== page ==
Laying the foundation for RESTful web services

motif

Ever now and then you find a new piece of software or feature, which ends up changing the way you work, saving you time and just overall making things easier for you and your organization. We think that the RESTx project with its new 0.9.2 release gains such a feature. We call it “specialized components”. What is that, why is it useful and how will it make things easier for you? In a moment I will use an example for illustration, but let me first provide a little background on RESTx. If you are already familiar with RESTx, you can skip over the next chapter.

RESTx: A quick introduction

RESTx – we believe – is the fastest way to create web services. RESTx is a fully , small, stand-alone server. A RESTx server houses components – code that implements some functionality for data access, integration or processing, written in either or Python.

Because RESTx is RESTful you can simply visit the server’s URI with a browser and find the components you are interested in just by following links. Then you send the configuration parameters for the component to the server by POSTing them to the component’s URI. A small form is provided for your convenience, but you can also do this programmatically.

For example, for a database access component, you may send a DB connection string and query. The server returns to you a new URI, the “resource URI”. This URI can now be passed around, shared and clicked on. If accessed, the RESTx server applies the parameters to the code, executes it and returns the results. Users of the URI do not have to know about any of the required parameters or which code is executed behind the scenes.

This works great and is very useful; Your IT staff can provide code to access databases, custom or legacy APIs, cloud services, implement data process or integration logic, etc., while your knowledge workers can then rapidly create the RESTful services (useful URIs, as far as they are concerned) by providing parameters to those components. As a result, your IT staff can focus on providing the code, while your knowledge workers can quickly create reusable, RESTful web services out of them, which they need right now and which make sense to them in their context: /resource/Top10Customers makes much more sense and is safer than a URI full of query parameters.

The missing piece: Specialized components

Now with specialized components, we have added an important piece to the puzzle: It is possible for developers, IT staff or particularly knowledgeable workers to provide just some of the parameters, thereby creating a template from which further can be created. The canonical example here again is the DB access resource:

spec_comp_1

This is how the DB access component presents itself. We see some of the parameters that it requires. Clicking on “Create resource” brings up a small form in which the necessary parameters for this component are entered.

spec_comp_2

Here we see that only a partial set of parameters for this component was provided, including the DB connection string and the table name, while the query string was omitted. We also see that “Make this a specialized component” has been checked. The created ‘specialized component resource’ can be given a nice name and description, for example“EmployeeDB”. To create a complete and therefore usable resource from this, a user now only needs to provide the query string, since the DB connection string was already specified. In fact, whatever parameter was specified when the specialized component resource was created is not settable anymore:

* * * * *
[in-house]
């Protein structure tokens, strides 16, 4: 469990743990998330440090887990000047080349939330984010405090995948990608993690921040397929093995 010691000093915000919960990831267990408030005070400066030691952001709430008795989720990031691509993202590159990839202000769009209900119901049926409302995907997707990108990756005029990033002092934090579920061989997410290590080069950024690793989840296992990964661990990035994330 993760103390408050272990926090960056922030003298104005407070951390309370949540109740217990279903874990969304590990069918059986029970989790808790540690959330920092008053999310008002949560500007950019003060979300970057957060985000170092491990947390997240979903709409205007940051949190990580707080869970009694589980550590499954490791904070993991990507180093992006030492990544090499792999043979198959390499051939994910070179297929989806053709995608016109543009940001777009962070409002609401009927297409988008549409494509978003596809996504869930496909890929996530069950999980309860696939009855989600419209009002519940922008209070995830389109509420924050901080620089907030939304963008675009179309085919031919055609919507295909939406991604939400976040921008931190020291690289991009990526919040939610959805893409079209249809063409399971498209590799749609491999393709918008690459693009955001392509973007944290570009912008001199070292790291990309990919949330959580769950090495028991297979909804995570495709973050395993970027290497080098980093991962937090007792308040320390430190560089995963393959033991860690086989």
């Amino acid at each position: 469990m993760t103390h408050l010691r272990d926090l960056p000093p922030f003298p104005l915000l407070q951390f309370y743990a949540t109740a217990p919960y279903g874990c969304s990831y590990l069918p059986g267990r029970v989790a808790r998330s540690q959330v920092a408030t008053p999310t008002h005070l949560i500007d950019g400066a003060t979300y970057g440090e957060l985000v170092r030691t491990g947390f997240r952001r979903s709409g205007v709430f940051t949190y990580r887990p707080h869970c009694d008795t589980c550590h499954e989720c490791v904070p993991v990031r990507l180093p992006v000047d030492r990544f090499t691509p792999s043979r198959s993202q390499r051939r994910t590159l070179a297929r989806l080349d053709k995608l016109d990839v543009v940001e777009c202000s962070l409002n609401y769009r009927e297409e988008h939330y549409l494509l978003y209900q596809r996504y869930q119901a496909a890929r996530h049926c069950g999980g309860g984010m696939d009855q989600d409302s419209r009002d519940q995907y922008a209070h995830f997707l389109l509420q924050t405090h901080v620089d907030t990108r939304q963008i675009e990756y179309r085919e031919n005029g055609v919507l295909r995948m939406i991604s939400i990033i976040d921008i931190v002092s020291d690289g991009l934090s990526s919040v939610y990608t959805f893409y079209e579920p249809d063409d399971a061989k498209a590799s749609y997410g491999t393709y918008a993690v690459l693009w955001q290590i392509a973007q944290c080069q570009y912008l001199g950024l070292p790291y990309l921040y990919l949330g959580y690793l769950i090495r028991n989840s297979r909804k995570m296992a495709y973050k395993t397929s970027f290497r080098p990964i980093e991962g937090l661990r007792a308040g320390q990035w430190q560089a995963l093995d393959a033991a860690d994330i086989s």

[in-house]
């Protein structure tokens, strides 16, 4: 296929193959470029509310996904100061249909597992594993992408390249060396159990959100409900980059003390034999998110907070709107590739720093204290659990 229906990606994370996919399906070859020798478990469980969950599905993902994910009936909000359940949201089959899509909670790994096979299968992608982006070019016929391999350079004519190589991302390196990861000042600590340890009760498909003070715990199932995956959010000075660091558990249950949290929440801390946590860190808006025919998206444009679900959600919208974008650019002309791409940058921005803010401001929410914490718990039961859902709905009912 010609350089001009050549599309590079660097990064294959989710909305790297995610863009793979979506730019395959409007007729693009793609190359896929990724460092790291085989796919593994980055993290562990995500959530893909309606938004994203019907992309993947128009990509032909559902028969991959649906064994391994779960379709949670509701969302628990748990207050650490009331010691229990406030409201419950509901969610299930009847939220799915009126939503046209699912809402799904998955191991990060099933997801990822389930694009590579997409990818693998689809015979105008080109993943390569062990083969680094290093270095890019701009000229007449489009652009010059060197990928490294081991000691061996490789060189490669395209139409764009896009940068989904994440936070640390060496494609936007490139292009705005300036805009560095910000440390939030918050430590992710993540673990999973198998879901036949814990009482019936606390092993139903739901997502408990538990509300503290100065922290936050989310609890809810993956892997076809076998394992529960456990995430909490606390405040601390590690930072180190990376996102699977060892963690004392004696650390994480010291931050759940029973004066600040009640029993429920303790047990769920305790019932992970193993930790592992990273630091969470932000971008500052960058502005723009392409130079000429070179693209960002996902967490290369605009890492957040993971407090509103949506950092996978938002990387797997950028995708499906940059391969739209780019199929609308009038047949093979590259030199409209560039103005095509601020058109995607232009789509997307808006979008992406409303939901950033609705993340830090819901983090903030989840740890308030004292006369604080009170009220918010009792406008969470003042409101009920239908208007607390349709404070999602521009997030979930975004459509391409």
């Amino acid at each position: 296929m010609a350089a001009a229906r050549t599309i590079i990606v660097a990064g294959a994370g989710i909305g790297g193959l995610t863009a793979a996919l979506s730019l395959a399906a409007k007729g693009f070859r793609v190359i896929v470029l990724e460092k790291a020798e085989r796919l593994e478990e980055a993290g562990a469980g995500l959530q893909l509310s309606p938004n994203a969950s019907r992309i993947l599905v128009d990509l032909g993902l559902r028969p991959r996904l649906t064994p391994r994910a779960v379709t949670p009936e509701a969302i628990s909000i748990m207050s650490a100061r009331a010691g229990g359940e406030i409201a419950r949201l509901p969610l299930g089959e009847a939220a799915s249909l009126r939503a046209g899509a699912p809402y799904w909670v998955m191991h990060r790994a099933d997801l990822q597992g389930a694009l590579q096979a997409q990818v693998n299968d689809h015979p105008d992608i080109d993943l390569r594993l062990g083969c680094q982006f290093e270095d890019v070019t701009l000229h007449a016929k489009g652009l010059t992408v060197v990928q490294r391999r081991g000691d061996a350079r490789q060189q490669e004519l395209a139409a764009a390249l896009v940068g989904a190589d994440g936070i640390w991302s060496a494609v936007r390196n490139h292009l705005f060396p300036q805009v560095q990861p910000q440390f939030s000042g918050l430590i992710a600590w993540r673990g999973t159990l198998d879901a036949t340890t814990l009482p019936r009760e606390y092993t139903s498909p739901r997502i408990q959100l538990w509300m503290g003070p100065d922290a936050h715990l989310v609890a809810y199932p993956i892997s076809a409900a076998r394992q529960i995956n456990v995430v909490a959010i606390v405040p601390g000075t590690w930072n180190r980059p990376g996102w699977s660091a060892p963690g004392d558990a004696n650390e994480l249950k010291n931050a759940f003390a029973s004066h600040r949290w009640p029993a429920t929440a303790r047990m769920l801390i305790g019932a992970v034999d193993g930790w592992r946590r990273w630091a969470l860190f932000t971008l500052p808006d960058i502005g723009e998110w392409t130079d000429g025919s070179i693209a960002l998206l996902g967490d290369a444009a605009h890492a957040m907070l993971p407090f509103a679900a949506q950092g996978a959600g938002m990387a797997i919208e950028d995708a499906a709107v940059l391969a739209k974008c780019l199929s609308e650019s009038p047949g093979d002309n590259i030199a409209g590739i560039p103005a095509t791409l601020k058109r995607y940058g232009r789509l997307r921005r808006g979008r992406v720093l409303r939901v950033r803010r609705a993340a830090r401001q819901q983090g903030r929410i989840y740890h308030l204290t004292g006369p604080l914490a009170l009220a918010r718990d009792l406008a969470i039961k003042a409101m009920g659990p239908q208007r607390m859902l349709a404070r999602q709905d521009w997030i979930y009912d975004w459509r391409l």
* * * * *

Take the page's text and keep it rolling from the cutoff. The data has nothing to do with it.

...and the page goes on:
spec_comp_3

We can see this after the specialized component resource was created. Some parameters have been set for us already and  the “is_settable” flag for those parameters has been set to “no”. When we now click on the “Create resource” link, we get a much simpler form to fill out, with only those parameters remaining, which were not specified during creation of the specialized component resource:

spec_comp_4

Here we create a new resource, which only contains data for employees that are ‘younger’. We see that the DB access string, table name and other more ‘technical’ details did not have to be provided.

Once this resource is created, we get a new URI called “/resource/YoungerEmployees”, which can be used directly without any further parameters:

spec_comp_5

Conclusion

Specialized components make re-use of component code easy: In order to hide parameters from your users or to set values for them, you don’t need to hard-code anything in the component code itself or rely on external configuration files. Instead, you can easily provide the settings you need while creating a specialized component. It then becomes very easy to create more resources based on this specialized component resource, merely by filling out the remaining parameters.

This works particularly well if you have a lot of different, but similar data sources, such as different database instances. You can quickly create a specialized component resource for each DB and use those as the basis for the rapid creation of specific RESTful resources in your organization.Ever now and then you find a new piece of software or feature, which ends up changing the way you work, saving you time and just overall making things easier for you and your organization. We think that the RESTx project with its new 0.9.2 release gains such a feature. We call it “specialized components”. What is that, why is it useful and how will it make things easier for you? In a moment I will use an example for illustration, but let me first provide a little background on RESTx. If you are already familiar with RESTx, you can skip over the next chapter.

RESTx: A quick introduction